Mountaineer Magazine

Mountaineer Magazine

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Wild Skills and Girafficorns: SheJumps disrupting norms

In a recent conversation with my mom, she told me she regretted not taking my sisters and me camping and hiking more when we were little. As a single mom, it just seemed impossible at the time. Read more…

Karakoram: Climbing Through the Kashmir Conflict - An Interview with Steve Swenson

Steve Swenson, a current Mountaineers Director at Large, has been climbing for more than 45 years. He has made ascents of K2 and Everest, both without supplemental oxygen. In 2012, he and his partners made the first ascent of Saser Kangri II (7518 meters), then the second-highest unclimbed mountain in the world, a feat for which they were awarded the prestigious Piolet d’Or. Steve and his wife, Ann, divide their time between Seattle and Canmore, Alberta. Read more…

A Solo Adventure for the Benefit of a Community

In June 2015, we launched our first ever adventure-based peer-to-peer fundraising campaign called Our Parks | Your Adventure (OPYA). The premise was simple: choose a National Park(s), pick a personal challenge, and complete it to raise money for The Mountaineers youth programs.  Read more…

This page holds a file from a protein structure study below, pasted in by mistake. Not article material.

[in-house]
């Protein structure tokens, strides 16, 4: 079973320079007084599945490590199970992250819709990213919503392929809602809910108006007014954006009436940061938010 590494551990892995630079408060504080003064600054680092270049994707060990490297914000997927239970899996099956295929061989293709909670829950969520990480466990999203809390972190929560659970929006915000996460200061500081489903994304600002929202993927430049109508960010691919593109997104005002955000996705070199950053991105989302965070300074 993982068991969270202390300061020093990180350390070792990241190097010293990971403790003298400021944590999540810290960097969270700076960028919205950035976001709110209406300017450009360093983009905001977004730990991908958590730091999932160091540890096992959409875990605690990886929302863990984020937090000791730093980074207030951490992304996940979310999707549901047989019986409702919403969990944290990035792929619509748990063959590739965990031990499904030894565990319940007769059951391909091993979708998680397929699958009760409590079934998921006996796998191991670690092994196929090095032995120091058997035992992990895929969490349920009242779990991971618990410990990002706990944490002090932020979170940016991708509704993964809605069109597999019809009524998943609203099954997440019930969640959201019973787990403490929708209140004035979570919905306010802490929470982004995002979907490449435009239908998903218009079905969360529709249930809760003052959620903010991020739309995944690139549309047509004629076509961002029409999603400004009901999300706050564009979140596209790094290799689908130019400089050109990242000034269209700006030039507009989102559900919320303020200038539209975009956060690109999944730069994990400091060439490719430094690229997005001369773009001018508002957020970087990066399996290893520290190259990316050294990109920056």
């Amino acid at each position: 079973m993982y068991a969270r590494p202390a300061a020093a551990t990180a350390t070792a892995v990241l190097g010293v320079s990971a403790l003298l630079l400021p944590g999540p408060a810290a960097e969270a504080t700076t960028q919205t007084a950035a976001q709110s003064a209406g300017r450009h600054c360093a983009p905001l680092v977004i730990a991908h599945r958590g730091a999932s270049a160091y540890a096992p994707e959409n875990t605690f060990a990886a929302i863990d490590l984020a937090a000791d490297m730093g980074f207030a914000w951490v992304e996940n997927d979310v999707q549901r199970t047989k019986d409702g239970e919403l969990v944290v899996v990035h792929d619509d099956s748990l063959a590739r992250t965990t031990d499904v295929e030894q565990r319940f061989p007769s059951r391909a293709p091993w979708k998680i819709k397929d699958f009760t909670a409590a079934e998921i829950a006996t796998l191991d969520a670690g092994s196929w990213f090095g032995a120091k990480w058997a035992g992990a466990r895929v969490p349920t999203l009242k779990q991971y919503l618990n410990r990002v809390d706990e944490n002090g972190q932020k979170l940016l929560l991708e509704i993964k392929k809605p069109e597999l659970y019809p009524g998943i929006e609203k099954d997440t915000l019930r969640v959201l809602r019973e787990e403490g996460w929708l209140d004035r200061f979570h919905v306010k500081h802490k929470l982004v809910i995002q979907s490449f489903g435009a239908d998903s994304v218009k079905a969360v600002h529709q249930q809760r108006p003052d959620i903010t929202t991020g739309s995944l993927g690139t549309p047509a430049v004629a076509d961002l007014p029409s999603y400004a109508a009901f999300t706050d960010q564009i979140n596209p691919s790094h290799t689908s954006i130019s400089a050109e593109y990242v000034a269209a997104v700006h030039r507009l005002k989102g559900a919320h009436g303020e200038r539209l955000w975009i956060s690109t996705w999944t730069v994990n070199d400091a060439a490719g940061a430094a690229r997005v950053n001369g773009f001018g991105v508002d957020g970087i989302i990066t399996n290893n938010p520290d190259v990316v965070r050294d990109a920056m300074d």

Adventure Writing Workshop with Charlotte Austin - May 15, 2017

We're very excited to be hosting IMG mountain guide and adventure writer Charlotte Austin again for an evening writing workshop. Whether you're an experienced author, part-time blogger, or curious novice, this class will give you a glimpse into the wide world of travel writing.  Read more…

I’m a Mountaineer!

During Junior Mountaineers Summer Camp in 2014, nine-year-old Sydney Swenson confidently announced to then Youth Programs Manager Caitlin O’Brien that she was planning to climb The Tooth in celebration of her tenth birthday. In January 2015, Sydney’s dad Matt Swenson sent an email to some of his friends in The Mountaineers climbing community asking if anyone was interested in joining him and Sydney on the celebratory Tooth climb. Read more…